By Washington Cooper (Nashville)

Ca. 1844

Oil on Canvas

Exhibitions:  Purchased Lives:  The American Slave Trade, 1808-1865, The Historic New Orleans Collection. March – July 2015

Traveling exhibition, June – August, 2016

Provence:  Isaac Franklin to his brother William Franklin; to his wife, Evalina Douglas; to their son, Benjamin Dudley Franklin; to his siste,r Margaret Franklin Elliot; to her daughter, May Elliot Knight; to their son, Roy Woodson Knight, Sr.; to his wife, Grace; to unknown couple in 1985; to their children; to antique dealer in Huntsville, Alabama; to Belmont Mansion Association by purchase. 

2006.01.20 by purchase Belmont Mansion Association

This is a portrait of Adelicia’s first husband.  According to a description of the mansion’s interior in 1881 portraits of all of her husbands hung in the house.  Cooper’s journal indicates that he painted a number of portraits of Isaac Franklin beginning in September of 1842.  He painted a second portrait of Isaac Franklin in June 1844 and a third portrait in September of 1845.  For the third portrait he only charged $50 and $60 for the others.  This could reflect that the decorative corners were not used on this frame as in the other frames of the Franklins portraits that Adelicia owned. The other portraits of Franklin were apparently for his brothers. This is the only one of the three Cooper portraits of Isaac Franklin known.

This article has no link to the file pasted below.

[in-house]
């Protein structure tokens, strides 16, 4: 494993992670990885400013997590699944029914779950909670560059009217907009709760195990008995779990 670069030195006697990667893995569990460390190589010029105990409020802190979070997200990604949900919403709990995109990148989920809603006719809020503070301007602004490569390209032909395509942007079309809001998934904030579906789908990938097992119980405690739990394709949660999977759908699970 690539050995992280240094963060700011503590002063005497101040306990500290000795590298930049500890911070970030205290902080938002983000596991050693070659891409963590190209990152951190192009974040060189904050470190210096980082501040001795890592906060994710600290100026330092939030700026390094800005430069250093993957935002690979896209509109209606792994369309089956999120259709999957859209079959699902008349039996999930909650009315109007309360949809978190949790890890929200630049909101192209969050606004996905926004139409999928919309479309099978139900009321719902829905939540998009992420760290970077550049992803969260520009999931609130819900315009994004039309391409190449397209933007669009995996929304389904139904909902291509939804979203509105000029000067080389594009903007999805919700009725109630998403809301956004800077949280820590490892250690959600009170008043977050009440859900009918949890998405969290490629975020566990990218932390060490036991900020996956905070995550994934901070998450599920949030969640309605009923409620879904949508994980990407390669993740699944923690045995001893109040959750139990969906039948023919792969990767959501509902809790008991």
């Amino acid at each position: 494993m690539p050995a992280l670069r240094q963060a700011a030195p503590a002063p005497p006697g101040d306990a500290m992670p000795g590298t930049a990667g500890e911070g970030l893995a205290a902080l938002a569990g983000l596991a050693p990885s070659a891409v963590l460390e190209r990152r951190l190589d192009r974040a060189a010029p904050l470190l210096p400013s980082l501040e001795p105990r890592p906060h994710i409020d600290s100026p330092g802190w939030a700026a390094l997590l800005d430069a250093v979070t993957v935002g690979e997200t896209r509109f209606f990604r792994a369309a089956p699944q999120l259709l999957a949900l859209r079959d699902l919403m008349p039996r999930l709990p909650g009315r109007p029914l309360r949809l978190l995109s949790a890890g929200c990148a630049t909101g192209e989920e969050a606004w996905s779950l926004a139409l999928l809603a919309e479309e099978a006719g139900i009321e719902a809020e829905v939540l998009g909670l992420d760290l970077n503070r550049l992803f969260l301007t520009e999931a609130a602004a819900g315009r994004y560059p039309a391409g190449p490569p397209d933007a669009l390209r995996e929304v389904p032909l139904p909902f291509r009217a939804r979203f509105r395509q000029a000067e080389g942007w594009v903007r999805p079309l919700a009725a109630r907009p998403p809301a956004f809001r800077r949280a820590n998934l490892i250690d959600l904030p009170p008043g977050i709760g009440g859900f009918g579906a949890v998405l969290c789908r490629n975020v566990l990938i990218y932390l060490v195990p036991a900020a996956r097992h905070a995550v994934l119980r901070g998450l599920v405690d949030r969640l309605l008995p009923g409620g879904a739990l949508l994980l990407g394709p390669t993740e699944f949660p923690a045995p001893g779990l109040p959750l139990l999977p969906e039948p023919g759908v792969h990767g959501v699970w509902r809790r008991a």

The portrait retains its original frame. 


Elopement Packages at Belmont Mansion

Intimate and elegant wedding ceremonies are popular at Belmont Mansion! 


Visit to review options to Elope in Nashville at Belmont Mansion. 

Affordable Nashville Elopements start here!


Belmont Blvd & Acklen Avenue 

Nashville, TN 37212


1900 Belmont Blvd

Nashville, TN 37212


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The architecture of Belmont Mansion makes it one of the most significant homes of 19th century Tennessee.

Sold by the Acklen family in 1887, the house went to a developer who began one of Nashville’s early suburbs.

It was then purchased by two women who in 1890 started a college which evolved into Belmont University. Today the Belmont Mansion Association, which was formed in 1972, owns the collection, runs the museum, and shares this unique story of 19th century Nashville with visitors from far and near.

Photos by Ed Houk